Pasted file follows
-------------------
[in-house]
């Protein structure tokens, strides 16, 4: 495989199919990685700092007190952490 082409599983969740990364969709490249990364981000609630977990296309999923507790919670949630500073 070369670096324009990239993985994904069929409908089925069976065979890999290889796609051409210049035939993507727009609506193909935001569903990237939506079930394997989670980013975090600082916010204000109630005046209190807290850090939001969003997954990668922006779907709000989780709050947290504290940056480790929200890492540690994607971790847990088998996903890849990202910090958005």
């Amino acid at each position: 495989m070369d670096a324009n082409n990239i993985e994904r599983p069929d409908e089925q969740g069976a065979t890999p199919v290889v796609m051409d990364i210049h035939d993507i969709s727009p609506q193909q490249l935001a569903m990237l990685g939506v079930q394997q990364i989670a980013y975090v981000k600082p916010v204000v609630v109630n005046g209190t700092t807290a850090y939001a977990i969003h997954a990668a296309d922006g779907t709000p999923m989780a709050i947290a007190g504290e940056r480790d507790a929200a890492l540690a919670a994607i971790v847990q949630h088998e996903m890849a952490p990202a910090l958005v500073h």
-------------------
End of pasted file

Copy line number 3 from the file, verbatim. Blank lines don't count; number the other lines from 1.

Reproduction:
């Amino acid at each position: 495989m070369d670096a324009n082409n990239i993985e994904r599983p069929d409908e089925q969740g069976a065979t890999p199919v290889v796609m051409d990364i210049h035939d993507i969709s727009p609506q193909q490249l935001a569903m990237l990685g939506v079930q394997q990364i989670a980013y975090v981000k600082p916010v204000v609630v109630n005046g209190t700092t807290a850090y939001a977990i969003h997954a990668a296309d922006g779907t709000p999923m989780a709050i947290a007190g504290e940056r480790d507790a929200a890492l540690a919670a994607i971790v847990q949630h088998e996903m890849a952490p990202a910090l958005v500073h």